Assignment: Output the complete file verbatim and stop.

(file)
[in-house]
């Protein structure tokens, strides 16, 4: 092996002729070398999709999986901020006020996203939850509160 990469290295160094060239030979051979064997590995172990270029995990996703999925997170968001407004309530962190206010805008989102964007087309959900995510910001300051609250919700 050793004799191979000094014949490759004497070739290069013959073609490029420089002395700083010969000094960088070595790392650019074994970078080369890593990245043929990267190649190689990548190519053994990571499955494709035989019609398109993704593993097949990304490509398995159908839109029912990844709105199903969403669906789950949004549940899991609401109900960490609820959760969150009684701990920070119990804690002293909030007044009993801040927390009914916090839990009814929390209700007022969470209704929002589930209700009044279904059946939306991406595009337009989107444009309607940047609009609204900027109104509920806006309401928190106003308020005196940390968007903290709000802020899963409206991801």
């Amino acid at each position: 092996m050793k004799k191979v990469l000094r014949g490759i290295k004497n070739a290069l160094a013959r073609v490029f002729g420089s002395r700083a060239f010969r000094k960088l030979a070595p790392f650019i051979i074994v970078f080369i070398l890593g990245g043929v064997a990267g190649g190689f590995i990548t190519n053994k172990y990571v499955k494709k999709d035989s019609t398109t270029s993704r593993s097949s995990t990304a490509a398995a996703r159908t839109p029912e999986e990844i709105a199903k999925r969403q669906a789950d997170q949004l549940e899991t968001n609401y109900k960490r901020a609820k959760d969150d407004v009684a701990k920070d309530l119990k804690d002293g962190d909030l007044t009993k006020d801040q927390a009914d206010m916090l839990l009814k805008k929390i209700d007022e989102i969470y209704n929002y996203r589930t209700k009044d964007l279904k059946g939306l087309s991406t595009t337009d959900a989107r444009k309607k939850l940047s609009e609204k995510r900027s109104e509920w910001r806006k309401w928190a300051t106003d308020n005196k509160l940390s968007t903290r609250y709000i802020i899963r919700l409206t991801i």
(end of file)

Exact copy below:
[in-house]
């Protein structure tokens, strides 16, 4: 092996002729070398999709999986901020006020996203939850509160 990469290295160094060239030979051979064997590995172990270029995990996703999925997170968001407004309530962190206010805008989102964007087309959900995510910001300051609250919700 050793004799191979000094014949490759004497070739290069013959073609490029420089002395700083010969000094960088070595790392650019074994970078080369890593990245043929990267190649190689990548190519053994990571499955494709035989019609398109993704593993097949990304490509398995159908839109029912990844709105199903969403669906789950949004549940899991609401109900960490609820959760969150009684701990920070119990804690002293909030007044009993801040927390009914916090839990009814929390209700007022969470209704929002589930209700009044279904059946939306991406595009337009989107444009309607940047609009609204900027109104509920806006309401928190106003308020005196940390968007903290709000802020899963409206991801």
């Amino acid at each position: 092996m050793k004799k191979v990469l000094r014949g490759i290295k004497n070739a290069l160094a013959r073609v490029f002729g420089s002395r700083a060239f010969r000094k960088l030979a070595p790392f650019i051979i074994v970078f080369i070398l890593g990245g043929v064997a990267g190649g190689f590995i990548t190519n053994k172990y990571v499955k494709k999709d035989s019609t398109t270029s993704r593993s097949s995990t990304a490509a398995a996703r159908t839109p029912e999986e990844i709105a199903k999925r969403q669906a789950d997170q949004l549940e899991t968001n609401y109900k960490r901020a609820k959760d969150d407004v009684a701990k920070d309530l119990k804690d002293g962190d909030l007044t009993k006020d801040q927390a009914d206010m916090l839990l009814k805008k929390i209700d007022e989102i969470y209704n929002y996203r589930t209700k009044d964007l279904k059946g939306l087309s991406t595009t337009d959900a989107r444009k309607k939850l940047s609009e609204k995510r900027s109104e509920w910001r806006k309401w928190a300051t106003d308020n005196k509160l940390s968007t903290r609250y709000i802020i899963r919700l409206t991801i």